On the face, Nepal is currently engaged in the making of a new constitution. The New constitution has to be promulgated by 28 May 2010. The need for a new constitution arose after i) the conclusion of a peace deal between the Communist Party of Nepal-Maoist (CPNM) and parliament-oriented political parties; and ii) the establishment of a republican order in April, 2006. In the last sixty years plus of constitutional development, Nepal has undergone phases of adopting four constitutions. Each time common people sincerely welcomed the constitutional change as they hoped something good for the people and the country would happen. But each time they were disappointed as political changes did not bring any benefit and structural reforms in Nepal’s internal and external politics. Instead, the benefits and reforms were mostly externalized.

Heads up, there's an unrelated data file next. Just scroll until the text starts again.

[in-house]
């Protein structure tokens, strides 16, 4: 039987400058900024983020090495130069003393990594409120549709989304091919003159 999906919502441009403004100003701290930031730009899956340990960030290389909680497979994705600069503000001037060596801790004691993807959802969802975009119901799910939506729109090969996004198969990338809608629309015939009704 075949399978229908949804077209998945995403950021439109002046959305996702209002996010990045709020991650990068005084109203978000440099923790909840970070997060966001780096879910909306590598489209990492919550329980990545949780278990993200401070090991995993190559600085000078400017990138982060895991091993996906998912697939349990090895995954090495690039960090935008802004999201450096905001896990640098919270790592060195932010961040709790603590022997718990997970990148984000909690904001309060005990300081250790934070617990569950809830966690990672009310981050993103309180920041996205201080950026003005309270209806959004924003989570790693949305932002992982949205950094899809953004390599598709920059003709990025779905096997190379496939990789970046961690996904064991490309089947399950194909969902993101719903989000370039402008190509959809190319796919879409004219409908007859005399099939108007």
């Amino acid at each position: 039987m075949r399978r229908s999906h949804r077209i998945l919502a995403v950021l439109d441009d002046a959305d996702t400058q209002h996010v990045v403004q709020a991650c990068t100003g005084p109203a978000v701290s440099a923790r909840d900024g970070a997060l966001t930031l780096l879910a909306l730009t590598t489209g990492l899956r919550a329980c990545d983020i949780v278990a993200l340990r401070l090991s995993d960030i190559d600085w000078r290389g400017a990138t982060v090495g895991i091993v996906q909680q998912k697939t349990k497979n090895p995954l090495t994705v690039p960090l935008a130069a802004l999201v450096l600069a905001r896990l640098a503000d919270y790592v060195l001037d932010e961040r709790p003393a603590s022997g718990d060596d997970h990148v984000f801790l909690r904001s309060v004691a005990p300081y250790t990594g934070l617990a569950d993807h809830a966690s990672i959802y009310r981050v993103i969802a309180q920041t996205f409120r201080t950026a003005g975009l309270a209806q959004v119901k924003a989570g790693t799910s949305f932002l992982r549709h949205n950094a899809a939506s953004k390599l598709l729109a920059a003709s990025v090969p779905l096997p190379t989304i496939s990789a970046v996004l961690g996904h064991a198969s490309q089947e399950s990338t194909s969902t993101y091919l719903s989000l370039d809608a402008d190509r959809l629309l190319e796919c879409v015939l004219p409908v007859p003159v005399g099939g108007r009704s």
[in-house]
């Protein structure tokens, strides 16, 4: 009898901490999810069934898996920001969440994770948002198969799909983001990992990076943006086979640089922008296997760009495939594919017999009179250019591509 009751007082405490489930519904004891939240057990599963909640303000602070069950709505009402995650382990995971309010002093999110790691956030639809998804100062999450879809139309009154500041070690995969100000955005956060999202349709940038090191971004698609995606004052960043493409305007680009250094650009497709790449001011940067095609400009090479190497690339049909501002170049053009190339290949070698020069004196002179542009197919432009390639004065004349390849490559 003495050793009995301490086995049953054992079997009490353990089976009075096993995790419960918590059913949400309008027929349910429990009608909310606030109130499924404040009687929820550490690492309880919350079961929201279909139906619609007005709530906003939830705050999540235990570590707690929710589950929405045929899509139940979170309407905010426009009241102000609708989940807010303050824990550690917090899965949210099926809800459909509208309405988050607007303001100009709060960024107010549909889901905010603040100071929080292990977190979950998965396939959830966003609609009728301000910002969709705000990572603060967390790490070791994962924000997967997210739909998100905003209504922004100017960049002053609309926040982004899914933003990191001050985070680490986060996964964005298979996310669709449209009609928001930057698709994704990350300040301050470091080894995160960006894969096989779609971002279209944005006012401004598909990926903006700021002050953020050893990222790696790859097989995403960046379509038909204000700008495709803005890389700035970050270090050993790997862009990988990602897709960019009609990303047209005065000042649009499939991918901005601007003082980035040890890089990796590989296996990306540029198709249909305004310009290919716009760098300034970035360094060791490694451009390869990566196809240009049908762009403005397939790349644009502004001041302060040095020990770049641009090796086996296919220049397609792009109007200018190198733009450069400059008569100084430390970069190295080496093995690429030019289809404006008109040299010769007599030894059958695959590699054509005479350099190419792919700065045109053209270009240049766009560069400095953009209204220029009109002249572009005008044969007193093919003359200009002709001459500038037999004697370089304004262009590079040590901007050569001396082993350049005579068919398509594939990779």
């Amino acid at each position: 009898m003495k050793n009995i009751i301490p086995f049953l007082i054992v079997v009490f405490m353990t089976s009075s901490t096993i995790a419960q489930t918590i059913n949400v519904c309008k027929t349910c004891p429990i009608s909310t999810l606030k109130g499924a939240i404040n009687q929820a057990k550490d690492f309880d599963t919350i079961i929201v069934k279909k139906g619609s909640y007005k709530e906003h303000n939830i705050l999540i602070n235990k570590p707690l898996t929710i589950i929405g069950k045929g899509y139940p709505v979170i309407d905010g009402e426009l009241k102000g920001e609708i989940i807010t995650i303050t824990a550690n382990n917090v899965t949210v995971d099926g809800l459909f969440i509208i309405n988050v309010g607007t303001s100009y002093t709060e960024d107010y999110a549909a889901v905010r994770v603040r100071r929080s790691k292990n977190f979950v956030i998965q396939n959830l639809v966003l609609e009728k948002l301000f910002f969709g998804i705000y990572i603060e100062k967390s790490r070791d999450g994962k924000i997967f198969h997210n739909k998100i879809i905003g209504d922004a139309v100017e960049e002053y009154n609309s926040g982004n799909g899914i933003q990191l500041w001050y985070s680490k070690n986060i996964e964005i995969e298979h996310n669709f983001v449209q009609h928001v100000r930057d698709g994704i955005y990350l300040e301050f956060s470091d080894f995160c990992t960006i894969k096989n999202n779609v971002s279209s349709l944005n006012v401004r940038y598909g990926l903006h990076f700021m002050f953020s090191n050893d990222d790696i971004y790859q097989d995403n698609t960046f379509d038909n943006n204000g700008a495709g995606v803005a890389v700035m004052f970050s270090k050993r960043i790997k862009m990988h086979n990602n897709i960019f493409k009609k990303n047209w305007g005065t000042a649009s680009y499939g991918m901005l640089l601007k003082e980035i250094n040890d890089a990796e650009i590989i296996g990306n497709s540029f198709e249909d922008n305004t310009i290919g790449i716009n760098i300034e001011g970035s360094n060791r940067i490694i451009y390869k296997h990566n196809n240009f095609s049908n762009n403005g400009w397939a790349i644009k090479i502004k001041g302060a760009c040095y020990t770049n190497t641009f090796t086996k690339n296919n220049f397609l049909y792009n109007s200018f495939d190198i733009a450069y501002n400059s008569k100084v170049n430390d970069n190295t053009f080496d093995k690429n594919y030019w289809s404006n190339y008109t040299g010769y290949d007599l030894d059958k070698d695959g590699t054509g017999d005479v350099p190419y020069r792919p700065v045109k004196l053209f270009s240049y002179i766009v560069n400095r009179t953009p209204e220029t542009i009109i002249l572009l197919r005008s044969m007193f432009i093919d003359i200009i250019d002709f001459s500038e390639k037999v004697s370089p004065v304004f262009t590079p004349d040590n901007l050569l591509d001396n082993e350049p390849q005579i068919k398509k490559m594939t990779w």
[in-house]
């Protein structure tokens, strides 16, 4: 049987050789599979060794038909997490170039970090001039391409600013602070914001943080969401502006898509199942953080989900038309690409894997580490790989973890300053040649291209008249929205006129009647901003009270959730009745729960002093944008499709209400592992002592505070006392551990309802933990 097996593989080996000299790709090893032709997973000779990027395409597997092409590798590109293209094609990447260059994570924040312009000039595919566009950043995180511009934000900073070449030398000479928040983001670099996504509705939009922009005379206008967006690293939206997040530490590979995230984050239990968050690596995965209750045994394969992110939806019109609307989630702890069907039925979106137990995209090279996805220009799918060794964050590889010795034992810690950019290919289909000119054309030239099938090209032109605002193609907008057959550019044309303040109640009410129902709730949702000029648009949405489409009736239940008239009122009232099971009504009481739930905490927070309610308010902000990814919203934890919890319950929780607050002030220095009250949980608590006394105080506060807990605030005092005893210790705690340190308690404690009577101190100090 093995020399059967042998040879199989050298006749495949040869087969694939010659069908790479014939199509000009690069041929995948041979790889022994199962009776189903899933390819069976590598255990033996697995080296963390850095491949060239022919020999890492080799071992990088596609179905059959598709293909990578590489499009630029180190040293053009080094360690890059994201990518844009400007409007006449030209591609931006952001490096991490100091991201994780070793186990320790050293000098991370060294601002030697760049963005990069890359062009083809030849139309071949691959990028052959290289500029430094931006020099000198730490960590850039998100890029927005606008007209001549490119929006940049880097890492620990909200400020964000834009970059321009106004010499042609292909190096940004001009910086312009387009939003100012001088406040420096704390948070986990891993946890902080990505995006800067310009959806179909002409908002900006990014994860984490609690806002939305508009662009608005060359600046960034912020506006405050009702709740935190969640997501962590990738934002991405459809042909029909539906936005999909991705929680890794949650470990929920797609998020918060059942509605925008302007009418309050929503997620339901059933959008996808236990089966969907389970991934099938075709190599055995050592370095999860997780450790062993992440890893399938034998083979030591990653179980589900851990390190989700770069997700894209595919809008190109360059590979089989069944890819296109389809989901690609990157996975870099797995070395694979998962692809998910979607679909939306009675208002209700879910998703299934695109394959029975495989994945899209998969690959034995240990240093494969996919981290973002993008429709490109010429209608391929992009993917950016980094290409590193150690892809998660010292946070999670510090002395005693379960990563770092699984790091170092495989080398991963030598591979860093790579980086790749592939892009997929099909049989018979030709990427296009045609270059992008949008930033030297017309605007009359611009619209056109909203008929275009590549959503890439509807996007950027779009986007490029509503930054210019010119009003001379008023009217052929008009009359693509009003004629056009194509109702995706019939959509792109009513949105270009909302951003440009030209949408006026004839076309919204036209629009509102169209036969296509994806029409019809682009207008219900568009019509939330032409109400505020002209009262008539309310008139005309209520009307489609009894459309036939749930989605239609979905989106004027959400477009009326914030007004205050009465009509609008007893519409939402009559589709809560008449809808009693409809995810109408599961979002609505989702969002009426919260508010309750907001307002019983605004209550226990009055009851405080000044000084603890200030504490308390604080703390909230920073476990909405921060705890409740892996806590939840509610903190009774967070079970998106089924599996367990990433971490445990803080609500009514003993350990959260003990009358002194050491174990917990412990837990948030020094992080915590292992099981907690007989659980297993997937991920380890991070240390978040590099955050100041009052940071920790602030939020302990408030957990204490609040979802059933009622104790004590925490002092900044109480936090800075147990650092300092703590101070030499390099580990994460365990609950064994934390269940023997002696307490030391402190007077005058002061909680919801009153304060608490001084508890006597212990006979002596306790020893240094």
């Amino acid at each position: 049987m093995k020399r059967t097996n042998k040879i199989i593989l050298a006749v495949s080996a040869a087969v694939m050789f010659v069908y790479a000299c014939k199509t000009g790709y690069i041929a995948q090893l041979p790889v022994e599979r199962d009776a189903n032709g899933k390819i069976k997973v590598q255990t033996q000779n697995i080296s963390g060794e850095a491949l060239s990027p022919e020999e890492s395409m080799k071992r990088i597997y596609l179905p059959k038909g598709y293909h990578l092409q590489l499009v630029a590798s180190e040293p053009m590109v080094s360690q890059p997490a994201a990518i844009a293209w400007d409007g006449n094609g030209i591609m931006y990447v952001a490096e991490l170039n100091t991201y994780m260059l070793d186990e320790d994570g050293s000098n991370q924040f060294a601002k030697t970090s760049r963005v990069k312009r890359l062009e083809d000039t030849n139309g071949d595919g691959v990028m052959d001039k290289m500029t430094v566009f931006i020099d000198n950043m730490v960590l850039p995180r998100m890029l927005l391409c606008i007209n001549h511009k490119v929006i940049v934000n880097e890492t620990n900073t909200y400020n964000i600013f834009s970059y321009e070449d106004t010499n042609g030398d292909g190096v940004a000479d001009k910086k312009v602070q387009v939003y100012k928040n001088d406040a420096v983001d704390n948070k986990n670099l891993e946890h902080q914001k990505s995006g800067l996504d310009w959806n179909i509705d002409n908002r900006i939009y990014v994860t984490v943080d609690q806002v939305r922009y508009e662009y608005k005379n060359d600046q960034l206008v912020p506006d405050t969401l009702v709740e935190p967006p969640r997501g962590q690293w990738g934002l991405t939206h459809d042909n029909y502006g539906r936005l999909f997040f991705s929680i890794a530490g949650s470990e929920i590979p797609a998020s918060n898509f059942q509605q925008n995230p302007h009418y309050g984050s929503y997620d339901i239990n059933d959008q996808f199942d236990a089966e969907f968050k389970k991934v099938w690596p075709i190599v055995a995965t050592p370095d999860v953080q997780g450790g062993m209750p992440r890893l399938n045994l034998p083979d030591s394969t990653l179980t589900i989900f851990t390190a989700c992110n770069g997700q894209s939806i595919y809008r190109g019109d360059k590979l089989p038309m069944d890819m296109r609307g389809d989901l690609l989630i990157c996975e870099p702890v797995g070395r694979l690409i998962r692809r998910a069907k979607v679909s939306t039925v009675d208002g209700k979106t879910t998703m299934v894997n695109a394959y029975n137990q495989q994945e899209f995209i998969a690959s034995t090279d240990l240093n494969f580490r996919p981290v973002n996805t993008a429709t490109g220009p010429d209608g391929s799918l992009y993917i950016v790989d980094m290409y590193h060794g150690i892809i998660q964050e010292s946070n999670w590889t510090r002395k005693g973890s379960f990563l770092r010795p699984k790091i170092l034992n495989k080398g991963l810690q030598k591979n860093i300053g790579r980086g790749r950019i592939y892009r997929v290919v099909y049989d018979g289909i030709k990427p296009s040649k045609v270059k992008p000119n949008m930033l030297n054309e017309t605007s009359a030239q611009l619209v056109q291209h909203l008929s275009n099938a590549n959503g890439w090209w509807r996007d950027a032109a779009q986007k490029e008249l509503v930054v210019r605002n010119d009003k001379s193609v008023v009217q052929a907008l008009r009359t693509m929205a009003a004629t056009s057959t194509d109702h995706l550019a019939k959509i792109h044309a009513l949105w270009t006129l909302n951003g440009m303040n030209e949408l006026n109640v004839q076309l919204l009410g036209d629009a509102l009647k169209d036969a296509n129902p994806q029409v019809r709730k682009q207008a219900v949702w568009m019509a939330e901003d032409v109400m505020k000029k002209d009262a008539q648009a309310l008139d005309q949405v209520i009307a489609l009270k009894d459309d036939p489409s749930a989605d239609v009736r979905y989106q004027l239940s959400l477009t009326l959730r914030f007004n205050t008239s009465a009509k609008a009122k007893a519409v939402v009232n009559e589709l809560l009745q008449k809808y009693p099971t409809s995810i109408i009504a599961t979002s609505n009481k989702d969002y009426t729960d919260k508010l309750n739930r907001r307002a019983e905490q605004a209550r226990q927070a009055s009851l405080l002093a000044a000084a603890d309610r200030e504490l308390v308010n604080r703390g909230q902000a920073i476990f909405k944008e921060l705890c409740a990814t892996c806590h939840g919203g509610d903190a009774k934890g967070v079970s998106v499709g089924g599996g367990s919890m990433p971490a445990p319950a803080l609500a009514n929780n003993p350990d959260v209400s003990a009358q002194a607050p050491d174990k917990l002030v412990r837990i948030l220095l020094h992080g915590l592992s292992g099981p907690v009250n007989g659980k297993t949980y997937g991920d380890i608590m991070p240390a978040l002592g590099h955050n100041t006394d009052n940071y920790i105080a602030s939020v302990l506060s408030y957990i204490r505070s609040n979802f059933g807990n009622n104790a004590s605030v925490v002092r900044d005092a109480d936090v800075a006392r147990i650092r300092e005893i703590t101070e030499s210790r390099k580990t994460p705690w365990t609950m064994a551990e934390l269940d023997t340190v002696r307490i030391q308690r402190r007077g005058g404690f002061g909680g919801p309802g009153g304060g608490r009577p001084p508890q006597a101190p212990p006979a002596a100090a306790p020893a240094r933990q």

Prediction is made about the possible scenarios which will emerge if the constitution is not promulgated on the stipulated date. These scenarios are: i) extension of the timeline for the making/promulgation of the new constitution, ii) introduction of a brief constitution with the provision that contentious issues will be incorporated in the constitution after consensus or acquiring necessary votes, iii) imposition of emergency rule of the president for six months under the existing government and extension of  the time frame for the making/promulgation of the new constitution, and iv)  as the legitimacy of the existing constituent assembly ends, imposition of presidential rule with the support of the international community and Nepal Army for some time to prepare for a compact all-party election government to hold election for a new constituent assembly/parliament for making/promulgation of the new constitution; and v) the CPNM will create anarchy in the country to forcibly capture the state power.